July 27, 2011 finally arrived, but I still felt a guilty about spending so much money. Now comes the funny part. About that time our bathroom faucet decided to leak and Dale couldn’t fix it. Lowe’s wanted something like $75 to install a new one I wriggled and squirmed and convinced myself I was up to the job. I announced to Dale I’d fix it and use the money towards the pen of my dreams. I was excited! BUT he realized the other faucet was starting to show the same symptoms as the first, and that cabinet is a real bear to wriggle around in. I threw in the towel and had Lowe’s come. This is where I start smiling. By now Dale realized this pen is no bone china tea cup. He encouraged me to go for it. It isn’t that we can’t afford it, we just like to spend money wisely.

It was time. I ordered a pen from Richard Binder at, a Pelikan pen with a Pelikan xxxf nib, customized for full flex -- a lot more expensive than one bone china tea cup.
My new pen is here. I’m in heaven. It takes a light touch, but feels so alive! I can draw skinny line; or with just a little bit more pressure, press to a nice broad line. Richard warns his customers not to push the nib too far, but after my years using flexible dip nibs I’m not worried about that. It does lay down more ink so I have a longer drying time before I can erase or add a wash.

I do hope my inner nurturing device will apply to my new pen. I only lost a daughter once. Well once she really disappeared and got whisked away by mall security and once she hid in tall cloths racks for just long enough to give me a panic. It didn’t help that I had twins running in two directions at once. When it was really critical I never lost track of them. Dale was on a soils survey in Alaska. We stayed in a little cabin, miles for any road, for two weeks. Long, fall grasses filled the opening near camp. I harnessed the little imps while I washed diapers in the nearby stream. I tell myself if I could keep track of them, I can keep track on my new pen.

Hmmmm … I kept track of our twins, but my wedding ring lies in the bottom of the little stream where I washed diapers.


  1. Elva, that is a lovely story. It is true; some expenses can be justified if they are attainable of give so much pleasure. Remember all that second glow we get when seeing your work. If that is factored into the true value of the pen it is well worth the money. Thank you!

  2. Wonderful stories! I couldn't find the pen you describe in Eugene and decided before I invest to try a cheap pen. It is ok, but learning curve is part of frustration and pen most other times as you'd expect. And that Pelikan is going on my wish list!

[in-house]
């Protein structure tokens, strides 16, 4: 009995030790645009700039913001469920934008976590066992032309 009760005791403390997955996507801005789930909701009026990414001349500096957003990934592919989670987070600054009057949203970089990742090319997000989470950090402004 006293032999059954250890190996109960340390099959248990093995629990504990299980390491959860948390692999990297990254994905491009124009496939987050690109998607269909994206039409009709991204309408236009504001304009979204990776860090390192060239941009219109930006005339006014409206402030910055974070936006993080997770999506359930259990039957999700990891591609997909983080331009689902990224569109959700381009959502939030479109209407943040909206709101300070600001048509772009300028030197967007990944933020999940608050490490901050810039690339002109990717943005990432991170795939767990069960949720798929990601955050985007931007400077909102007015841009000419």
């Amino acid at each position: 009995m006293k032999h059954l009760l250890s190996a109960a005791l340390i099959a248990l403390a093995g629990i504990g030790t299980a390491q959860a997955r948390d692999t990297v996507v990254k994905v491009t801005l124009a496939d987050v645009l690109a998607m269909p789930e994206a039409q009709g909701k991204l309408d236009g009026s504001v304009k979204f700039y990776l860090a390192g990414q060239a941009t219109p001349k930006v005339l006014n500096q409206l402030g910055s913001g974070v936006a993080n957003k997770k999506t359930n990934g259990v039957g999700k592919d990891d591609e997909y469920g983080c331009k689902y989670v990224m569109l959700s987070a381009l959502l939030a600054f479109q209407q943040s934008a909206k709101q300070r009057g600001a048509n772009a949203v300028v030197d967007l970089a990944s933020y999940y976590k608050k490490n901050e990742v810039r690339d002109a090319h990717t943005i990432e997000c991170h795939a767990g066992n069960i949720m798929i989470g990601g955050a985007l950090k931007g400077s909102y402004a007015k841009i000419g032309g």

3. I do love your story telling. It gave me a chuckle.. Wonder if anyone ever found your ring. I think your work deserves the expensive pen. You are as good as your equipment. Altho you are pretty darn good with just throw away pens. Isn't the internet fantastic for us in small towns?

  4. What a delightful I need a new pen. Lol
    Losing your ring like that, what a hoot.
    You are the best story teller and artist!!!!!

  5. Ah - what priceless tales you weave and your sketches are terrific. I miss not having stopped by your blog recently. I'm delighted to have found your post today. Loved hearing about your magical pen. Enjoy it! You will make more magic with it.

  6. Wonderful blog post. You had me hooked right to the end. I love the idea of fountain pens, and I'm so glad that you are in love!

  7. Ah, color me green with envy—that is truly a treasure! Would love to have a pen so responsive, but can't justify the expense as I don't do enough pen and ink work to make it worth while.

    Enjoy, Elva, and please share so I can drool all over the screen!

  8. And shouldn't you have order for each kind of ink???!!!

  9. I'm tickled you all are enjoying my pen saga! ... and yes, Laure, I do think about two, but I'd go into a ten year depression if I lost both at once.

    The pen does have one issue: it likes to 'feather' on most paper. That is because the ink feeds so quickly. I may have to try more inks ... or stay on good paper.

  10. LOL, go for it, Elva, we only live once!! I've been having a challenge with some of my pens and inks feathering and I find that good paper isn't always the answer. For that matter, I haven't found an answer!

  11. Ha! I think all your readers know that you may have gotten the pen, but we are the ones who benefit from your early-Christmas gift!